An example of one of the sponsored links in contention featured the words "Harvey World Travel" or "Harvey World". However, the link was that of STA Travel, a significant competitor of Harvey World Travel in the travel industry:

Harvey World Travel

www.statravel.com.au Unbeatable deals on flights, Hotels & Pkg's Search, Book & Pack Now!

Consequently, the STA sponsored link appeared following a Google search for Harvey World Travel, and clicking on the link took consumers directly to the STA website, rather than to the Harvey World Travel website.

First instance

At first instance2, Justice Nicholas held that in four instances relied on by the ACCC, an advertiser had engaged in misleading and deceptive conduct by falsely representing that there was a commercial association or affiliation with its competitor, and that information regarding the competitor could be found by clicking on to what was, in fact, the advertiser's web address.

His Honour held, however, that Google did not make the representations contained in these sponsored links. His Honour further held that Google did not endorse or adopt the advertisement but did no more than represent that the advertisements were advertisements.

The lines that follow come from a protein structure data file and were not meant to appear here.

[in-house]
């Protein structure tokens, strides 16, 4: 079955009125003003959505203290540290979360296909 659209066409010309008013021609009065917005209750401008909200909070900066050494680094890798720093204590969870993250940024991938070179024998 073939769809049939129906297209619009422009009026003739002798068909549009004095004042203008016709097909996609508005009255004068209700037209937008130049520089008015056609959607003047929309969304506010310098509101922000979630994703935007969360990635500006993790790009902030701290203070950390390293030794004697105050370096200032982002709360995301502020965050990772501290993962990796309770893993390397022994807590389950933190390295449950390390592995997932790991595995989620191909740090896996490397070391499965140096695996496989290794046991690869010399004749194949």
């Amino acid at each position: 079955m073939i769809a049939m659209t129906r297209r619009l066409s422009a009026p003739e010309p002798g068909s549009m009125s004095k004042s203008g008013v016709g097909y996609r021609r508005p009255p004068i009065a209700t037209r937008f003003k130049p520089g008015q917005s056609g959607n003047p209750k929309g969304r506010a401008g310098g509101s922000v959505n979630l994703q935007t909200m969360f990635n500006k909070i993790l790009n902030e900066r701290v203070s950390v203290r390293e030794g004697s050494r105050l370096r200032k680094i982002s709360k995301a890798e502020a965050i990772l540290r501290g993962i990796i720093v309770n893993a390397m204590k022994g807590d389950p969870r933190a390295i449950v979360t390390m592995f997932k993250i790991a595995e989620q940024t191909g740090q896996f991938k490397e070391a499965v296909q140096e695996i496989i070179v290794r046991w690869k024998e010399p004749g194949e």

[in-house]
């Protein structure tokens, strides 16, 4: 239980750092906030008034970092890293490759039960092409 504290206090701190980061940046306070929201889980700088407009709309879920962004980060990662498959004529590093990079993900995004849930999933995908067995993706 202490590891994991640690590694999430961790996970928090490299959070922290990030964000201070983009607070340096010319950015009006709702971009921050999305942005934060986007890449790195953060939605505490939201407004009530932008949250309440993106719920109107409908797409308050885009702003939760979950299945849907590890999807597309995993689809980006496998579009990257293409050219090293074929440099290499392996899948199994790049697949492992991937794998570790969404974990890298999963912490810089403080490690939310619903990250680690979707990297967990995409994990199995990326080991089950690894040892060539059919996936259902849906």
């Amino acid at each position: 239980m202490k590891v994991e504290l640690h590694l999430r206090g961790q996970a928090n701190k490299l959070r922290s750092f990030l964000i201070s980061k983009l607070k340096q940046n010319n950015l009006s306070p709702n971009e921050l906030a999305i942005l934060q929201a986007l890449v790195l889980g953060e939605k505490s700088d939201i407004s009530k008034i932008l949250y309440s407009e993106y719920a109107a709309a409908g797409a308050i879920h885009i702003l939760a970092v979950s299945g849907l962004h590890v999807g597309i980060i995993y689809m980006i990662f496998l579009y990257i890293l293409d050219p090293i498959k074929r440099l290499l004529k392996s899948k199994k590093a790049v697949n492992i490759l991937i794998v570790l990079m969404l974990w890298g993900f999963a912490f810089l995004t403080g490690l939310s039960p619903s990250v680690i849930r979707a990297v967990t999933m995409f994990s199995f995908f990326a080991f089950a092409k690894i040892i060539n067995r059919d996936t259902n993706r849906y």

The trial judge concluded that an ordinary and reasonable user would understand that Google was a commercial enterprise separate and distinct from the advertisers who make use of it, and that the term "sponsored" conveys that the links are paid for by the sponsors. An ordinary and reasonable reader would, therefore, distinguish between organic search results and sponsored links.

His Honour reasoned that Google had merely communicated what the advertisers' represented without adopting or endorsing it. While advertisers may have engaged in misleading and deceptive conduct through representing a non-existent affiliation or association with a competitor, Google itself had not made the misleading representations conveyed by the advertisements.

Arguments in the Full Federal Court

On appeal, the ACCC argued that where a publisher communicates or "passes on" advertising material the publisher may be said to have made the representation concurrently with the advertiser unless the surrounding circumstances displace that conclusion. Alternatively, if the publisher does not merely "pass on" the advertisement, but engages in acts to prepare, create or approve the advertisement, then the publisher makes the relevant representations.